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PDC2008 - .Net Services – Access Control Service Drilldown

PDC2008 - .Net Services – Access Control Service Drilldown

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Justin Smith talks, he is the program manager for this offer.

This offering is part of the Identity Software + Services initiatives which encompasses a large number of offerings at Microsoft : Microsoft Services Connector, Geneva Server, Geneva framework, Microsoft Federation Gateway, Live Identity Services, .Net Access Control Service.

Agenda : Motivation, .Net Access Control Service Guided Tour, Request and process tokens, Architecture, Futures.

Motivation

What are the first 2 questions you should consider when developing an application ? Who is the caller ? What can they do ? There is a wide offering to do it on premise , but how to do it on clouds ?

A description of the common interaction pattern that is used inside Microsoft offerings around claim processing between a requestor, an STS and a requestor (see Web presentation schema)

  1. Certificate Exchange, periodically refreshed between Your App and the STS
  2. Define Access Control rules for a customer

A scope is a container for access control roles with preferences. A user account contains multiples scopes. A scope is name by an URL. In the November 2008 CTP, there will be quotas coming. A rule exists in only one scope.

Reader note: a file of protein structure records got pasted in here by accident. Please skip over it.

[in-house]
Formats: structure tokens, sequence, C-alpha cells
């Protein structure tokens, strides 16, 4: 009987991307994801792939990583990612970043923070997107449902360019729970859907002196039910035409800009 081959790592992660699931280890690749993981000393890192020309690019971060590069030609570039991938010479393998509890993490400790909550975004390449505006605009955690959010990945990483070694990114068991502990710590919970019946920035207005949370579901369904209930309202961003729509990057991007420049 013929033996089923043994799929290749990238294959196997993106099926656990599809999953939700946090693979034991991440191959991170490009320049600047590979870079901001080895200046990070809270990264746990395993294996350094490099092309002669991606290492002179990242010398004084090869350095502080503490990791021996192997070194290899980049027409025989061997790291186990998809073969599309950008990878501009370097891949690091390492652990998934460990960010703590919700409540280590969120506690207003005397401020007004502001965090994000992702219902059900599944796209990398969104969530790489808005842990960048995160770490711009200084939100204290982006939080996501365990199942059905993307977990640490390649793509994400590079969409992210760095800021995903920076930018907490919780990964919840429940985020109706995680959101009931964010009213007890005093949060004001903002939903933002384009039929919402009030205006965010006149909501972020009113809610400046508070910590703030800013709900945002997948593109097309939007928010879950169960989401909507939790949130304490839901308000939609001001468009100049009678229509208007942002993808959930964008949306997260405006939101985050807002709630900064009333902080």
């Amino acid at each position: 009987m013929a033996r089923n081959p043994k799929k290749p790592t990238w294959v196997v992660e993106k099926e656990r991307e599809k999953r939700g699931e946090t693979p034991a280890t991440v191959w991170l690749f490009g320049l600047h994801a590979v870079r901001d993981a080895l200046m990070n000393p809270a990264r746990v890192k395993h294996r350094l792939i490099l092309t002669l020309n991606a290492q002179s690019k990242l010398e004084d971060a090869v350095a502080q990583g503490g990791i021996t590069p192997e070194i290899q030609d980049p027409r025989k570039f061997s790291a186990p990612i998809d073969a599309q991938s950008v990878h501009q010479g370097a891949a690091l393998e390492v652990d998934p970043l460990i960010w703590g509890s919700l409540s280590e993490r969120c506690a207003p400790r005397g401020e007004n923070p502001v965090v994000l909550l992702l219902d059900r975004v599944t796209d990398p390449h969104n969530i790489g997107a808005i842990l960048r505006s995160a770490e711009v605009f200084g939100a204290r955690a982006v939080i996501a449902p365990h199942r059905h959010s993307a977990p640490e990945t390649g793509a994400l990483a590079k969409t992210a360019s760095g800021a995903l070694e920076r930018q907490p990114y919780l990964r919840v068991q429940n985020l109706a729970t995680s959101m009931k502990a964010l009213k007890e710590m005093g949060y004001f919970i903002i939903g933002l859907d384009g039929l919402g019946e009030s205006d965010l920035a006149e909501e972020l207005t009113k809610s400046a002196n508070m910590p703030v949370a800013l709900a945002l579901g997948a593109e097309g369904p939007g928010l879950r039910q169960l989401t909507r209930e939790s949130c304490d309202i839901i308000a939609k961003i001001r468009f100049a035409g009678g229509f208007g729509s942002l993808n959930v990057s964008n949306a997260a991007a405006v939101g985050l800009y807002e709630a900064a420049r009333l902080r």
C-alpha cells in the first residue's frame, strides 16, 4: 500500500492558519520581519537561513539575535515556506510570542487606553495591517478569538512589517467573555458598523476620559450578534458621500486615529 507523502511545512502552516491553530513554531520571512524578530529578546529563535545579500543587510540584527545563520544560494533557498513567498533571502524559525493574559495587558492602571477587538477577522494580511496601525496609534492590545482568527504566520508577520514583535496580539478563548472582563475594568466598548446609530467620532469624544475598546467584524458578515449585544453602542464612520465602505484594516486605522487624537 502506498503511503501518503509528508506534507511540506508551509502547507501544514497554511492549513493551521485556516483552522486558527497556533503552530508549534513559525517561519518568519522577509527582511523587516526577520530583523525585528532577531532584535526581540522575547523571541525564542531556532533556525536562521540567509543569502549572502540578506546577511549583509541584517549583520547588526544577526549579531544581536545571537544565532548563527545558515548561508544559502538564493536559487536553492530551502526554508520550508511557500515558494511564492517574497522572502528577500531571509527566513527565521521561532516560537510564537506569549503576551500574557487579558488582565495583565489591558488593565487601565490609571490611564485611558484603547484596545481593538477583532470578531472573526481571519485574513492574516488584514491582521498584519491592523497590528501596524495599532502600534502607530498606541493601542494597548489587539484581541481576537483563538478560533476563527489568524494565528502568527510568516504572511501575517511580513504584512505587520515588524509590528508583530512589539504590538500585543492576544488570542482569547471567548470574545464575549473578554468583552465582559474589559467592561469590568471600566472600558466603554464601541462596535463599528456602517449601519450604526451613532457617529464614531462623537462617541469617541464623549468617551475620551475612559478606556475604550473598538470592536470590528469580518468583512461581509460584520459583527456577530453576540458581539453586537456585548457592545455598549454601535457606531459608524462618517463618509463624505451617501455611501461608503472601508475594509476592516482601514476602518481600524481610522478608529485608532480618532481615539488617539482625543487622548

Where is it currently used ? SQL Data Services (accepts username & password and a token produced by Access Control Service), .Net Service Bus, .Net Workflow Service, The portals, More to come…

Basic anatomy of the Access Control Service

  • The portal is a Web UI to configure access control rules
  • A client API to manage programmatically the rules
  • The service (STS) issues claims, it is a claims transformer. Developers interact with the service via the Geneva framework. It is also possibility to work natively with a WS-Trust 1.3 stack such as WCF or Metro. The SDK also have types to manage tokens.

Demo : http://portal.ex.azure.microsoft.com accessible through a Live ID. From there you access the services, and go to the Access Control.

Request and Process Tokens

.Net Access Control Service is not an identity provider. Today, the username is the claim mapper is stored on the .Net Access Control, this is temporary to ease to access for developers. In a future version, we will use be default the Windows Live ID for identity provider.

In advanced mode, you can add Identity Issuers, PErmissions, Encryption, Claim Types and Expiration.

Passive federation is supported. Intended for any HTTP redirect aware client (browsers).

The Access Control Service can federate with Live Identity Service (LiveFederation.aspx) and Geneva Server (Federation.aspx) today. More third party WS-Federation support to come.

Active Mode examples are in the .Net Services SDK. 3 endpoints Username, CardSpace…

The Access Control Service is built on top of the Geneva Framework.

FAQ

Q : Is it possible to connect SQL Data Service through the .Net Access Control Service ? Yes, this is part of the current CTP.